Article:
Once again an amendment to the Constitution is being proposed that would prohibit anyone from desecrating the flag. The reason that it is in amendment form is that the Supreme Court has ruled on two separate occasions that laws restricting someone from defiling the flag are unconstitutional, that this action is a form of free speech.
I'm not exactly happy with anyone destroying this countrys flag. It would seem to me that there are other ways of showing your opposition to some policy. Usually this type of behavior is associated with radicals in some far off country who doesn't like us because of the clothes we wear or what beer we drink. Yet there is a small group of people in this country who from time to time will burn the flag to protest something that our government is either doing now or will be doing in the near future. Everytime they do geers and hollers go up from veterans groups and others who see it as a slap in the face to the sacrifices that have been made to keep this country free. Soon after, Congress swings into action and the race to gather votes is on.
Ironically, this same action takes place whenever Congress begins to propose some new piece of legislation. From the moment it is hinted that a bill will be introduced the lobbying groups go into action; money begins to flow into campaign coffers and the phones ring off the hook. All this to try and persuade the official to vote one way or another.
At first blush these two events would seem very distinct. In reality, they are very similar. In both instances a person or group of people are excersing their right under the First Amendment to a form of speech. I realize that the concept of a burning flag as a form of free speech is difficult for some to grasp , especially considering the significance of that which is being burned, but let me try to explain in laymans terms the legal reasoning behind it.
Speech, as most of us think, is a verbal response. Someone asks you a question, you hear the words and respond. That is speech. The spoken word. However, what about when someone asks for a show of hands in response to a proposal? No word is spoken but the meaning is clear. All those in favor of what is being proposed raise their hands and their intentions are known.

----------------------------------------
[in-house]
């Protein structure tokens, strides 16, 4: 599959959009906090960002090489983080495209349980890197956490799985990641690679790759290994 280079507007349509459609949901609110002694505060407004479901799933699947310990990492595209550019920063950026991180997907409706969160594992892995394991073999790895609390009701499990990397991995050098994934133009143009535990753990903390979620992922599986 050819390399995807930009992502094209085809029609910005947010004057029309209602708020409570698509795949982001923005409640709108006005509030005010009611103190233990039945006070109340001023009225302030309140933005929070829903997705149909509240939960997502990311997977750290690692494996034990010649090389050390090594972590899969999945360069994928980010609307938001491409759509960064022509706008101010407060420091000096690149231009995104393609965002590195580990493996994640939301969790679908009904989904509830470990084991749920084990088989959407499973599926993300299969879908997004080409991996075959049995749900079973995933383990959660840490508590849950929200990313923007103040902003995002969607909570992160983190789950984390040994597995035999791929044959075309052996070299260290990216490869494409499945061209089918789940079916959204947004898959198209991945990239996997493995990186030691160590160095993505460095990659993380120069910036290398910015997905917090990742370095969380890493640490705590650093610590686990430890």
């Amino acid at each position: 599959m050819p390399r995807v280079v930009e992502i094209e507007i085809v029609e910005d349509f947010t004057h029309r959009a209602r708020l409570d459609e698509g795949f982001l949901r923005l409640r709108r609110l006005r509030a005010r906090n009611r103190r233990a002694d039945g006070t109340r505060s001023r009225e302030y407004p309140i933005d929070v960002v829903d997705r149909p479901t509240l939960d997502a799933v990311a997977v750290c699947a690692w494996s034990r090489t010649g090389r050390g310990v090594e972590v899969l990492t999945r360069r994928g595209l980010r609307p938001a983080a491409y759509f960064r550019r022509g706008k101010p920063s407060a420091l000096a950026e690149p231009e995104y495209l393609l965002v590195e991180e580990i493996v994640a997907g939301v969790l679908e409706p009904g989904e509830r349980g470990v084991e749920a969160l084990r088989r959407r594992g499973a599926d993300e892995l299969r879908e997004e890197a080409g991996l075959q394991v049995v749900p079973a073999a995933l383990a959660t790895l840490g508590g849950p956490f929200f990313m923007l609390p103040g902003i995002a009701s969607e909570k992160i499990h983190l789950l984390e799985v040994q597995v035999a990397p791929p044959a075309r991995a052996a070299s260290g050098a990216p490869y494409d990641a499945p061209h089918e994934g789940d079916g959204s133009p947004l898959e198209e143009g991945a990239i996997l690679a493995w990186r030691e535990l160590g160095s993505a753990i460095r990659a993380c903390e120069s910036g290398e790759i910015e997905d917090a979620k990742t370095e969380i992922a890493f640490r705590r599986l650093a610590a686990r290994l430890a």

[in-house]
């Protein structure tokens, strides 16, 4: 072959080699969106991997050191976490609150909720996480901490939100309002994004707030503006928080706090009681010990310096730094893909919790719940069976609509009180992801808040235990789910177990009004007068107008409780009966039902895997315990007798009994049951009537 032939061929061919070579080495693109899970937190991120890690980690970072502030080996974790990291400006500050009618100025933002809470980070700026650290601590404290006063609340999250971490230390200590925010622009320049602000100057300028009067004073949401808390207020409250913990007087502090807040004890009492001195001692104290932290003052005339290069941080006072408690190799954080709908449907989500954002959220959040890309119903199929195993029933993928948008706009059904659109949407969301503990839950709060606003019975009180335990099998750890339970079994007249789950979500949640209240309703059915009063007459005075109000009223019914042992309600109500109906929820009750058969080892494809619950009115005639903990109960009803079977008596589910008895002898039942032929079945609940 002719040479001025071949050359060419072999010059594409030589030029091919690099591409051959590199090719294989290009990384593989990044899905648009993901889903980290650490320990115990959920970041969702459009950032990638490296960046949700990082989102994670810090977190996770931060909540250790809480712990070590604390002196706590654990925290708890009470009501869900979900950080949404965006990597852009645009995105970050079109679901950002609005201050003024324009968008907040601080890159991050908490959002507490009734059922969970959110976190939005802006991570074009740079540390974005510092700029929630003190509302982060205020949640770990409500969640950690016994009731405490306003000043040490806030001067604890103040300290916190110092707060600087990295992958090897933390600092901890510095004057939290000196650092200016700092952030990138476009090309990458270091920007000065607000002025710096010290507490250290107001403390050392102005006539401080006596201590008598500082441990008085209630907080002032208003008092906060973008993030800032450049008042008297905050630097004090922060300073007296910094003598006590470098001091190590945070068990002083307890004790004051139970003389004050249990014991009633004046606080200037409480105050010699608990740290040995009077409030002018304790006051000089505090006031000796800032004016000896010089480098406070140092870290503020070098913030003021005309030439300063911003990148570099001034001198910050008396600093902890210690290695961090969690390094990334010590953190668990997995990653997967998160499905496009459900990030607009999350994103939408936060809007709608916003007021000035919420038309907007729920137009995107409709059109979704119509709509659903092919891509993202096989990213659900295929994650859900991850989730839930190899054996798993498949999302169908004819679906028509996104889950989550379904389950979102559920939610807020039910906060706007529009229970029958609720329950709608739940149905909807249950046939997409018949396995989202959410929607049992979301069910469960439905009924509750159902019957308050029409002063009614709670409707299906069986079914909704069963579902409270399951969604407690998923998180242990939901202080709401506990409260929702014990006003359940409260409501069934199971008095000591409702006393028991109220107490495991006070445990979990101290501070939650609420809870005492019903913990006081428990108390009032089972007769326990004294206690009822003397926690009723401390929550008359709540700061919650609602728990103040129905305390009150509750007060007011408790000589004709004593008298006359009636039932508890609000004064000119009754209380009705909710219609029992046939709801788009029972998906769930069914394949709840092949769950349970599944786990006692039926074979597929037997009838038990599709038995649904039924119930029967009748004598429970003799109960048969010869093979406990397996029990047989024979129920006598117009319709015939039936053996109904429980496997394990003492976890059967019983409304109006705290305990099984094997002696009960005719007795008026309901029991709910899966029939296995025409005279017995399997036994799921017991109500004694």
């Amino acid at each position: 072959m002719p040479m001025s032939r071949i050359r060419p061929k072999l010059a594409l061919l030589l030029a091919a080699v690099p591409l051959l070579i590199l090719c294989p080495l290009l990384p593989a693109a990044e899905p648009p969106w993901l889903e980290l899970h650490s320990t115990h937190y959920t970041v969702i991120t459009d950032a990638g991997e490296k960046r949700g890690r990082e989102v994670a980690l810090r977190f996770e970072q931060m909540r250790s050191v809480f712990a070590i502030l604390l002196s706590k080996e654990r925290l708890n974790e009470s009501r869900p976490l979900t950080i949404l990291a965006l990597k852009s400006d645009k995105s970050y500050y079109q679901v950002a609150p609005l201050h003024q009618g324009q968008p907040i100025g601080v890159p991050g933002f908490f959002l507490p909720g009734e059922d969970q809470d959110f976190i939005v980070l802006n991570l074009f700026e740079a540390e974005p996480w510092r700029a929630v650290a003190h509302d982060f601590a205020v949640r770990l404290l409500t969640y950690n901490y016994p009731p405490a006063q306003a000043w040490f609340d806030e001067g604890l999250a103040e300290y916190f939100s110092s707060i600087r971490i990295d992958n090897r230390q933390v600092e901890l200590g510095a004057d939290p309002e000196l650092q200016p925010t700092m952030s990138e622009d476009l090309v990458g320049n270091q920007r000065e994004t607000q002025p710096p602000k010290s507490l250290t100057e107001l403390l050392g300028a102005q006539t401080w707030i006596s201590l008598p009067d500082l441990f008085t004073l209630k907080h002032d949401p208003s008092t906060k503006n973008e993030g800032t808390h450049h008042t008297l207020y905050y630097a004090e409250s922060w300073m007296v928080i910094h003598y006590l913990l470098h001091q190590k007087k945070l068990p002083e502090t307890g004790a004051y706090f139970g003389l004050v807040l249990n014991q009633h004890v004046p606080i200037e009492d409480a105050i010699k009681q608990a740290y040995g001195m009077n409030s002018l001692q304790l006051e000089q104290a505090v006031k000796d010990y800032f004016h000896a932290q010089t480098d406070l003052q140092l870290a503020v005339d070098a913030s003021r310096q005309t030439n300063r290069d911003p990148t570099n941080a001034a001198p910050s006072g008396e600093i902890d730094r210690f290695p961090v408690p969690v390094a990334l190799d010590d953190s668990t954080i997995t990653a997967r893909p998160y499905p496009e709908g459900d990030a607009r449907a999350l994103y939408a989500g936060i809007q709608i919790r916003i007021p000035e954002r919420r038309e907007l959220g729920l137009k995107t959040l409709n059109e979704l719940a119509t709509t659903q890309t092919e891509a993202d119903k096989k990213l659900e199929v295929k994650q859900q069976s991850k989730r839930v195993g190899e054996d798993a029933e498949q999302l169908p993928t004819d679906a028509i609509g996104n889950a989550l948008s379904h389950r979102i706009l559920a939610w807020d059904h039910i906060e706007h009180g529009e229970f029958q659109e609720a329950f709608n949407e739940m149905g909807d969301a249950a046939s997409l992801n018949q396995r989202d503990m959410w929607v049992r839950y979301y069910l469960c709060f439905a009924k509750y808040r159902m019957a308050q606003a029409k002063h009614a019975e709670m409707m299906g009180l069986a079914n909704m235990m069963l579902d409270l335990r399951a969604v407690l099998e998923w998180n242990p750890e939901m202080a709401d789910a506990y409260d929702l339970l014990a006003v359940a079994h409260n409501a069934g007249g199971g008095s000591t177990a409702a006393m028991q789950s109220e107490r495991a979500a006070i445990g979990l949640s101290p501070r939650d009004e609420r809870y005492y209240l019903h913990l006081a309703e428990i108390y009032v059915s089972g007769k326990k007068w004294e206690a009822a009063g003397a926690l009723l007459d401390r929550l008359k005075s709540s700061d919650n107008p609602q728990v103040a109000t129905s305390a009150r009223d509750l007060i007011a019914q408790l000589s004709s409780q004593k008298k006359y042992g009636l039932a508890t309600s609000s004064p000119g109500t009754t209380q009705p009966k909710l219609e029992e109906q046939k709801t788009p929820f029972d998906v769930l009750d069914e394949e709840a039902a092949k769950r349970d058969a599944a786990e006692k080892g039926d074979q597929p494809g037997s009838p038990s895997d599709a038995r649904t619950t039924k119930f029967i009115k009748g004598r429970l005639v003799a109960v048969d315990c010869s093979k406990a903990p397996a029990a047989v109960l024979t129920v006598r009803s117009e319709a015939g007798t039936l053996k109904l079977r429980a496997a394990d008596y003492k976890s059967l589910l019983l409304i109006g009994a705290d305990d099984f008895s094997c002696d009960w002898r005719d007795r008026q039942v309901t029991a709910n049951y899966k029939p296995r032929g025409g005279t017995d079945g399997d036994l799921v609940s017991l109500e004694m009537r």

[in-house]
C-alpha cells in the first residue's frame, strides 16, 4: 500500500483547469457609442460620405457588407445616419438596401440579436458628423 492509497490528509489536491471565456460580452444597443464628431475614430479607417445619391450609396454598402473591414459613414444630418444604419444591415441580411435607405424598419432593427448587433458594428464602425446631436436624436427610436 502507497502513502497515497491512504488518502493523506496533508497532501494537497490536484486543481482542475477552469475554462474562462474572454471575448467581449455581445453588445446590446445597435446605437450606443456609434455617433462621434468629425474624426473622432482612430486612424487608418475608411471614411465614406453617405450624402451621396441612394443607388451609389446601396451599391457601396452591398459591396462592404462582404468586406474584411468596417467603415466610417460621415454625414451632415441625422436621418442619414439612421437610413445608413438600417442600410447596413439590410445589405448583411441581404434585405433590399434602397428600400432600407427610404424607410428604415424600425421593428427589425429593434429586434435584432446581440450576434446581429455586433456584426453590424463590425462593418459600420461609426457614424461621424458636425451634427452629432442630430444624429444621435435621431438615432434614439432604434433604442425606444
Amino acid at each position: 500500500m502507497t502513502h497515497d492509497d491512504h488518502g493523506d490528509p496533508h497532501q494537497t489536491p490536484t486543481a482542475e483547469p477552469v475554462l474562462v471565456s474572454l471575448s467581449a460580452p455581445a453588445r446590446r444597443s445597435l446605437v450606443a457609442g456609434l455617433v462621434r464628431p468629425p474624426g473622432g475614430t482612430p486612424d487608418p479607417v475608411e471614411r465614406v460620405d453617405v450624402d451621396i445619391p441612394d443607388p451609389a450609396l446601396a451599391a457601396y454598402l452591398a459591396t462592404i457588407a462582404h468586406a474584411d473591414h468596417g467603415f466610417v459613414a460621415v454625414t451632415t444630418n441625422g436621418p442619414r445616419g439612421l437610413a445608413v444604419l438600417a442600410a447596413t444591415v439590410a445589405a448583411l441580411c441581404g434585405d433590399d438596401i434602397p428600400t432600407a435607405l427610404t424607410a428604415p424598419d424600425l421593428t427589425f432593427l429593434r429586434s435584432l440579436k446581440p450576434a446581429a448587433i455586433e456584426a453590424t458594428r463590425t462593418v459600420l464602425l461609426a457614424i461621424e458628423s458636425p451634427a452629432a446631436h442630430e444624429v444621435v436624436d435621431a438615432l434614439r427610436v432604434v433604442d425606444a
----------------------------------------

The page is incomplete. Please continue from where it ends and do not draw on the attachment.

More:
What about someone who is deaf? Having never heard a sound in their life, assuming they have been deaf from birth, they have no concept of the spoken word. Instead, they rely on hand gestures to communicate their intentions. One would have to know how to interpret those gestures but once the "code" is understood you can have a jolly conversation.
Speaking of code, what about the old standby Morse Code? That is certainly a form of speech even though it too is in a coded manner. Again, you would need to understand how to interpret this code but once you do you can understand the "speech" which is being transmitted. Another form of code is secret code such as is used by intelligence agencies the world over. Letters and numbers are arranged in a particular order and again one must know how to interpret or decipher this code to understand the message.
One of the most common forms of speech is letters and postcards. When you compose a letter you are indicating your wishes or thoughts without using the spoken word. Even though you are not physically present to express these wishes your meaning is clear (hopefully), just as it is when using a form of code.
So how are flag burning and political contributions a form of free speech? In both instances actions are used to convey the meaning. Instead of simply coming out and saying which candidate or party you support, your contribution expresses your wish. Again, you are not physically present to express this wish (not usually at least) yet your actions convey a clear meaning; you are supporting this candidate(s) or party. Flag burning is a similar action. One need not articulate why they are burning the flag but the message is clear nonetheless; you are unhappy with the government.
This is not to say that I agree with the act itself, only that I can understand how it can be construed as act of free speech. The current and past legislation which tries to outlaw such acts, however, runs the risk of controlling ones thought. If we say that burning the flag is wrong because of X, then why not say that some other form of free speech is also not allowed? There is a difference between not allowing someone to shout fire in a crowded theater and someone burning a flag.
Instead of trying to outlaw the act of burning a flag we should instead be proud that we live in a country where such action, no matter how horrible to watch, is allowed. We take our freedoms, especially the freedom to speak out, very seriously. To deny others the right to speak out in a manner of their choosing would not be a validation of the greatness of our country but rather an indication that we value our own freedom more than that of others. If we restrict the rights of others to express themselves, who is to say that our own right will not someday be restricted?
As the saying goes, "I may not like what you have to say but I will defend your right to say it."